For example Prince Charles when paying an official visit to Trinidad spent time with Warner and his friends at the FA’s behest. Warner has also been to Prince Charles’s Highgrove House according to the Mail, and the FA requested Prince Charles’s son William as well as David Cameron and Beckham to cozy up to FIFA’s executive (the bunch now awaiting extradition to the US) in Zurich.
Even more obscenely in May 2000, the FA got the British ambassador to Washington, Sir Christopher Meyer, to visit New York and lobby… Chuck Blazer – one of the most appalling men in the affair and one of the men who has already pleaded guilty.
Meanwhile the FA apparently “sponsored a $55,000 (£35,000) gala dinner for the Caribbean Football Union (CFU) which the summary of Michael Garcia’s FIFA corruption probe said was to ‘curry favour’ with Warner.”
FA director Heather Rabbatts said on this matter, “We have to look within the FA at the processes and we will do so in the forthcoming weeks…. The FA’s reaction to the treatment of Dr Eva Carneiro has been seriously disappointing. I have major concerns over the way in which the disciplinary process has been conducted and the lack of an organisational response to the wider issues raised by this case.
“A highly respected medic, a woman at the top of her profession in football, has been mistreated, undermined, verbally abused and yet no one apart from Dr Carneiro has faced significant consequences.”
Meanwhile the Women in Football campaign group (whose leader recently addressed the AGM of Arsenal Independent Supporters Assn) submitted expert evidence that it said showed Mourinho was specifically targeting Carneiro with sexist abuse when he exploded in fury as she and another medic, Jon Fearn, entered the pitch to treat Hazard.
But guess what. The FA said its own independent expert found no evidence Mourinho had specifically targeted Dr Carneiro. Which presumably means he just abuses everyone.
Dr Carneiro has said that she has never been requested by the FA to make a statement about her constructive dismissal, adding “I wonder whether this might be the only formal investigation in this country where the evidence of the individuals involved in the incident was not considered relevant.”
The FA said they had written to Dr Carneiro’s lawyers. So that is the classic FA get out. “We wrote to them. What more can we do?” (My answer is that they should produce the recorded delivery counterfoils they would have got from Royal Mail when they posted the letter. That’s what I do when I am called upon to show I’ve written to someone.)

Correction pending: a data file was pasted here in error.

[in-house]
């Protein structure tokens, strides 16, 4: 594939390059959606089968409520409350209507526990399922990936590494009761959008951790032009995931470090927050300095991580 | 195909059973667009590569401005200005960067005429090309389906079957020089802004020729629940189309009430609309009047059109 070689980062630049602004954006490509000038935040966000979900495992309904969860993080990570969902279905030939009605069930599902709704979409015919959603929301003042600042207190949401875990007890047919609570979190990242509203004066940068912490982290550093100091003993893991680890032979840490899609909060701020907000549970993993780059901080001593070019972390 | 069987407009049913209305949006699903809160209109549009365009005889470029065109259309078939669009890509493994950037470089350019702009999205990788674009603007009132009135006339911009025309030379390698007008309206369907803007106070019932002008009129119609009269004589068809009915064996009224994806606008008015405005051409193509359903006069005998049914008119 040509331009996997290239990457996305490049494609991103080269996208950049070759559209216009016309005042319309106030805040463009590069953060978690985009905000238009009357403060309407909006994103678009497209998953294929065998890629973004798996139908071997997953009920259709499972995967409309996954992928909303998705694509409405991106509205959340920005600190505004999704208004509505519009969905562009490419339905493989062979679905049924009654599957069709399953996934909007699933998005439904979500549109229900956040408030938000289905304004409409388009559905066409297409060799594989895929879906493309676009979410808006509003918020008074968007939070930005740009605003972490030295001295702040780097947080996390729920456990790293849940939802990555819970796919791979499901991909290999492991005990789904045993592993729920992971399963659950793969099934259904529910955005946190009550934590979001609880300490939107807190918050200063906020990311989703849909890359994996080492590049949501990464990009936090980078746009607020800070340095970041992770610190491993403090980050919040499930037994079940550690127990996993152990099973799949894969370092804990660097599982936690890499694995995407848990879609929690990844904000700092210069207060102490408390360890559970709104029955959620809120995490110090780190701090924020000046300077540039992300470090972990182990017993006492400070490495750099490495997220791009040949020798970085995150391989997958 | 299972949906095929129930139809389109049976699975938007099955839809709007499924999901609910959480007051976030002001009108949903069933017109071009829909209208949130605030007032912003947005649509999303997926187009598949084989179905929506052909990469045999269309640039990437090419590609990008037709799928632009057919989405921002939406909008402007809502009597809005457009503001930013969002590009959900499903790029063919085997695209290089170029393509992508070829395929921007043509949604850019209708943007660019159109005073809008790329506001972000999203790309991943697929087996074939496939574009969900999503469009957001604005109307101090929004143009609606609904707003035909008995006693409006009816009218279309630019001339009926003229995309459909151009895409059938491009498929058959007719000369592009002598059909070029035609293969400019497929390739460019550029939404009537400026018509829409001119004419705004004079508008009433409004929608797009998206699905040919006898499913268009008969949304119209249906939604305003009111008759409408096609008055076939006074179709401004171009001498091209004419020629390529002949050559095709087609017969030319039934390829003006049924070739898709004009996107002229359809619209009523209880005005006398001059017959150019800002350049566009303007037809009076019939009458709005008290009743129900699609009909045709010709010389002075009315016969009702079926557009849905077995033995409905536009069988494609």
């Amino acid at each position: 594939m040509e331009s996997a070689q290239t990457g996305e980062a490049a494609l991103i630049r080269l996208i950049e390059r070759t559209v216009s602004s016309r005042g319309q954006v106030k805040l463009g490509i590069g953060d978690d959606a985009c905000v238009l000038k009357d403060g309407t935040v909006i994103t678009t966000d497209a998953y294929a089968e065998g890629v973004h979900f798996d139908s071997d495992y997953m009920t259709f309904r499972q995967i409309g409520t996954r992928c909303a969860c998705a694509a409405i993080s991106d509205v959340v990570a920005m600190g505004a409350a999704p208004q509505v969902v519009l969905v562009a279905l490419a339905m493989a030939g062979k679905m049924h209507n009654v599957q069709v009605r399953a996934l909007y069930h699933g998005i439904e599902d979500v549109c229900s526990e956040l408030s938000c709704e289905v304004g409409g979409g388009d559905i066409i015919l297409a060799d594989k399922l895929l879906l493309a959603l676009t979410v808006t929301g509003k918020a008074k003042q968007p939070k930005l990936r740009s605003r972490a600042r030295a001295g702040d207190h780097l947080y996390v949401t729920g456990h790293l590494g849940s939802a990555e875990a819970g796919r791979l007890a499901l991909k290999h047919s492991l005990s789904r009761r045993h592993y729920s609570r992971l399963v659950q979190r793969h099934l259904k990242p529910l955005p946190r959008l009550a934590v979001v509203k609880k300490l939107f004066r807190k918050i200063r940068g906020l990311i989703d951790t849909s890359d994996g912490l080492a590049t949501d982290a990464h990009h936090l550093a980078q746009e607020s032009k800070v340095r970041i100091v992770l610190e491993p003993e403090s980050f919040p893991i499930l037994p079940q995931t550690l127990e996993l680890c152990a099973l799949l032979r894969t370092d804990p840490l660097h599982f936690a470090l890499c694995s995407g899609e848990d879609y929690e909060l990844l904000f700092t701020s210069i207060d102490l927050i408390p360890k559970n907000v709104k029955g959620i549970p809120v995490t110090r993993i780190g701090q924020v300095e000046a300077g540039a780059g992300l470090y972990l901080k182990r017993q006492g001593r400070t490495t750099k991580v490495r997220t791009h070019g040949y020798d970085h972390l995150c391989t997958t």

Meanwhile, the work that the FA should be doing, doesn’t get done, so others pick up the pieces. For example, in response to the total failure of the FA to engage properly in the schools sport programme the Premier League has now agreed to pick up the pieces and is discussing setting up a grassroots sport fund with the government. And that means in the end, this is where some of our ticket money is going. I don’t begrudge paying for school sport, but I do think we could first use the money that would be saved by winding up the FA and letting Untold run affairs from the spare bedroom in my house. We’d do a better job.
The school sport programme operates in 4,158 of the 26,100 schools in England, and the Premier League wants to take this up to 10,000 schools in the next three years and 21,000 within six years.
The programme offers PE lessons and teacher training which the government fails to provide through its funding of schools. The prime minister, a Mr David Cameron, said, “Every child should have the opportunity to play sport, benefit from great coaching and be part of a team,” while failing to add “but despite taking in record sums in taxation, the state isn’t going to pay for it – although we will probably come to the rescue of the FA when the shit really hits the fan. After all, we’ve been instrumental in supporting people like Warner and the rest of them, for years.”
From the Anniversary Files
8 October 1930: Arsenal won the Charity Shield for first time beating Sheffield Wednesday in a match played at Stamford Bridge in front of 25,000. Reported in some volumes as 1931.
8 October 1932: Final appearance of Tom Parker – the club’s first trophy winning captain. He became player manager of Norwich City and took them to the championship in 1933/4.
- The Untold Arsenal Banner is now on permanent display inside the Emirates Stadium
- A Memorial to the founders of Arsenal’s Highbury dynasty.And we’re on Twitter @UntoldArsenal